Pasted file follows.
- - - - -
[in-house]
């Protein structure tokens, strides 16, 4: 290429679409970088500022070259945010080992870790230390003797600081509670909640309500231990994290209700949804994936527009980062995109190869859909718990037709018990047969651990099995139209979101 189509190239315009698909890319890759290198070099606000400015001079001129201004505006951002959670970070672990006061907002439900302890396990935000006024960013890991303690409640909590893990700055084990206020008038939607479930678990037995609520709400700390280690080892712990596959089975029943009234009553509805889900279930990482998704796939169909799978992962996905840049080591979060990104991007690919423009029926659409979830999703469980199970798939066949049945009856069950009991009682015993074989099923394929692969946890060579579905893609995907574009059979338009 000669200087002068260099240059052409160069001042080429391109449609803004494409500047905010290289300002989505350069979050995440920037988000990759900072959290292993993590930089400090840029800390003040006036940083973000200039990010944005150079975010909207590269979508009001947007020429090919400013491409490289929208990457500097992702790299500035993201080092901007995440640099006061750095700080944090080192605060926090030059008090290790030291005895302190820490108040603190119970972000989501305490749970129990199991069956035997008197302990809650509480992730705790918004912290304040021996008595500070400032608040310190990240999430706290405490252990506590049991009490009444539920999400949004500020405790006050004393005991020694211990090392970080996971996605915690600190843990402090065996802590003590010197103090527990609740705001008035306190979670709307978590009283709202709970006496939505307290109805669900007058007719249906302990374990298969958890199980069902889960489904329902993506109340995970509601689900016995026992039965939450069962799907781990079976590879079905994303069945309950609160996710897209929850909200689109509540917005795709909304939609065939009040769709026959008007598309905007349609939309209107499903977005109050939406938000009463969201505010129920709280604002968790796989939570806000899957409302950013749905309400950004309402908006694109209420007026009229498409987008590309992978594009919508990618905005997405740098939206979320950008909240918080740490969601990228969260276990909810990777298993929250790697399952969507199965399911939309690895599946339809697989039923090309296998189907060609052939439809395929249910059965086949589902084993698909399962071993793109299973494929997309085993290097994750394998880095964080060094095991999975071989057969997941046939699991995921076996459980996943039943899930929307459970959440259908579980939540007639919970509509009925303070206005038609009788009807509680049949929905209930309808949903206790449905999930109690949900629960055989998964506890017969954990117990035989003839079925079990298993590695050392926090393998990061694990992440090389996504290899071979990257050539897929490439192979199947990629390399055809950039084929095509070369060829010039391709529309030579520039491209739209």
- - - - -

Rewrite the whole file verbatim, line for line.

[in-house]
């Protein structure tokens, strides 16, 4: 290429679409970088500022070259945010080992870790230390003797600081509670909640309500231990994290209700949804994936527009980062995109190869859909718990037709018990047969651990099995139209979101 189509190239315009698909890319890759290198070099606000400015001079001129201004505006951002959670970070672990006061907002439900302890396990935000006024960013890991303690409640909590893990700055084990206020008038939607479930678990037995609520709400700390280690080892712990596959089975029943009234009553509805889900279930990482998704796939169909799978992962996905840049080591979060990104991007690919423009029926659409979830999703469980199970798939066949049945009856069950009991009682015993074989099923394929692969946890060579579905893609995907574009059979338009 000669200087002068260099240059052409160069001042080429391109449609803004494409500047905010290289300002989505350069979050995440920037988000990759900072959290292993993590930089400090840029800390003040006036940083973000200039990010944005150079975010909207590269979508009001947007020429090919400013491409490289929208990457500097992702790299500035993201080092901007995440640099006061750095700080944090080192605060926090030059008090290790030291005895302190820490108040603190119970972000989501305490749970129990199991069956035997008197302990809650509480992730705790918004912290304040021996008595500070400032608040310190990240999430706290405490252990506590049991009490009444539920999400949004500020405790006050004393005991020694211990090392970080996971996605915690600190843990402090065996802590003590010197103090527990609740705001008035306190979670709307978590009283709202709970006496939505307290109805669900007058007719249906302990374990298969958890199980069902889960489904329902993506109340995970509601689900016995026992039965939450069962799907781990079976590879079905994303069945309950609160996710897209929850909200689109509540917005795709909304939609065939009040769709026959008007598309905007349609939309209107499903977005109050939406938000009463969201505010129920709280604002968790796989939570806000899957409302950013749905309400950004309402908006694109209420007026009229498409987008590309992978594009919508990618905005997405740098939206979320950008909240918080740490969601990228969260276990909810990777298993929250790697399952969507199965399911939309690895599946339809697989039923090309296998189907060609052939439809395929249910059965086949589902084993698909399962071993793109299973494929997309085993290097994750394998880095964080060094095991999975071989057969997941046939699991995921076996459980996943039943899930929307459970959440259908579980939540007639919970509509009925303070206005038609009788009807509680049949929905209930309808949903206790449905999930109690949900629960055989998964506890017969954990117990035989003839079925079990298993590695050392926090393998990061694990992440090389996504290899071979990257050539897929490439192979199947990629390399055809950039084929095509070369060829010039391709529309030579520039491209739209």